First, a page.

Supply chain solutions startup DiMuto in tie-up with Thai durian exporter

SINGAPORE-BASED startup DiMuto, which provides end-to-end supply chain visibility for the fruits industry, has closed a deal with Thailand's largest fresh durian exporter and frozen durian producer Queen Frozen Fruit.

For the upcoming durian season, DiMuto will tag, track and trace around four million fresh durians from Thailand to China, Japan and other parts of Asia. Data is encrypted and loaded onto a distributed ledger, enabling Queen and its trade partners to create trade contracts, monitor packing status and confirm product receipts.

The increased transparency helps solve one of the biggest issues faced by the fresh fruits industry – access to traditional bank financing, said DiMuto. The startup has partnered fund management firm Havenport Investments for trade financing.

"Securing funding from banks has always been a challenge in the fresh fruits industry as risk managers cannot see what is happening behind the scenes. Due to the disconnected visibility in the supply chain, the industry is paying a heavy cost for trade disputes, food safety breaches and wastage," said DiMuto's founder and chairman Gary Loh.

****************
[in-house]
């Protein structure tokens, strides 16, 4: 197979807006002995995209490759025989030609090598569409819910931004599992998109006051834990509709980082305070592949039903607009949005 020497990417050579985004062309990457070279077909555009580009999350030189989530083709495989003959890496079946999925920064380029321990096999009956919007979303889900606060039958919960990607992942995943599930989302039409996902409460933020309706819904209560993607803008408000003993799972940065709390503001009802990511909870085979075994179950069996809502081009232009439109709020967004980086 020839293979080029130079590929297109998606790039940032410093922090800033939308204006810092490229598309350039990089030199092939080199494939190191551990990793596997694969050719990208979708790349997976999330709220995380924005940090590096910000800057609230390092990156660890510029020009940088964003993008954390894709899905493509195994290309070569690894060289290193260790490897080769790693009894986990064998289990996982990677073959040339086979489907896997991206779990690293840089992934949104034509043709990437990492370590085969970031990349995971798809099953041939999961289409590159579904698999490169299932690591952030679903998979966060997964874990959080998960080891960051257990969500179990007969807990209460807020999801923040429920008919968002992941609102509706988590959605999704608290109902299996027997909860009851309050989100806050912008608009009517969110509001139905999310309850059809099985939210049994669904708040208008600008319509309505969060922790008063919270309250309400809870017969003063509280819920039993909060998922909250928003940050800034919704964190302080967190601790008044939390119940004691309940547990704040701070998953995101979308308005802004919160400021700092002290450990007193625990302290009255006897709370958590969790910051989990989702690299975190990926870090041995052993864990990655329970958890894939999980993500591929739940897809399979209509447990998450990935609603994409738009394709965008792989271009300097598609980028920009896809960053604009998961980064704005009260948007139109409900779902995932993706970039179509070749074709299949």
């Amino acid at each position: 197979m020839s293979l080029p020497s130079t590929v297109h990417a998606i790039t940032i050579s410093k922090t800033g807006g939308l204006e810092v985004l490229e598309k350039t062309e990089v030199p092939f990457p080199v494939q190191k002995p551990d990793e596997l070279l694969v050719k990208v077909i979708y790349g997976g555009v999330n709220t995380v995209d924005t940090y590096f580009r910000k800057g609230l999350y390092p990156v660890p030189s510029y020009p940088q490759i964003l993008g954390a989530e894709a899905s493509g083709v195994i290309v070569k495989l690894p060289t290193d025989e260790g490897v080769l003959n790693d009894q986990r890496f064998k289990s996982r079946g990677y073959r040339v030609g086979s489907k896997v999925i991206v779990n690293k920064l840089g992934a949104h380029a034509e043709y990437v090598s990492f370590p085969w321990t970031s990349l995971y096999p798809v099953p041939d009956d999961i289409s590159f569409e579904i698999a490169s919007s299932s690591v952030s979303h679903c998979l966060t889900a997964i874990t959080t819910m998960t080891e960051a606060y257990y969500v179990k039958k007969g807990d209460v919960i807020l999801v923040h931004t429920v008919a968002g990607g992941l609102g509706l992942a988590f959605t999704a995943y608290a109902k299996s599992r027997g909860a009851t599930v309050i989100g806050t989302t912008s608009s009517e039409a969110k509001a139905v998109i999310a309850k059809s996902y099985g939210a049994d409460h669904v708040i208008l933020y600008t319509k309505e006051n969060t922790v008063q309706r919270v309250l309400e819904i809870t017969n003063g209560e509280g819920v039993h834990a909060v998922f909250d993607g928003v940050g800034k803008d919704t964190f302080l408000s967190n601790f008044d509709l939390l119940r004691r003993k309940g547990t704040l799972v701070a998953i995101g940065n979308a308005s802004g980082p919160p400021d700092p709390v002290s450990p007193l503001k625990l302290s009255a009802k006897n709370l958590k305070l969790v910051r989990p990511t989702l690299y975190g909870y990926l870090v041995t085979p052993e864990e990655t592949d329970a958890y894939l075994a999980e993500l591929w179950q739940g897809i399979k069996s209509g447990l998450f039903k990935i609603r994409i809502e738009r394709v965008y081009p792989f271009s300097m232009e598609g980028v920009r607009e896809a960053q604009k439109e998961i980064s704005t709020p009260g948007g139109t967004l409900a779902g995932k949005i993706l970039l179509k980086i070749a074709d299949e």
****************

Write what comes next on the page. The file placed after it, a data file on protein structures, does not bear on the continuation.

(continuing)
Mr Loh is also vice-chairman and non-executive director of SunMoon Food.

Havenport, which manages about S$200 million in assets, has started providing trade financing to Queen. The partnership between Havenport and DiMuto could potentially extend beyond the fresh fruits industry.

Havenport managing partner Patrick Tan said DiMuto's technology helps the firm to quantify and isolate the risks of related trades, allowing it to be in a stronger position to attribute liability.

"This will enable us to confidently provide trade financing to a wider range of quality and profitable businesses, especially those that have traditionally been unable to obtain bank financing. In particular, we focus on businesses that are uncorrelated to the volatility of the broader equity and bond markets," he said.

Beyond durians, DiMuto is set to apply its technology to other produce categories. During its product trials between March and June, DiMuto tagged 1.2 million fruits including durians, apples and avocados for industry players in the US, Thailand, Mexico, Australia and China.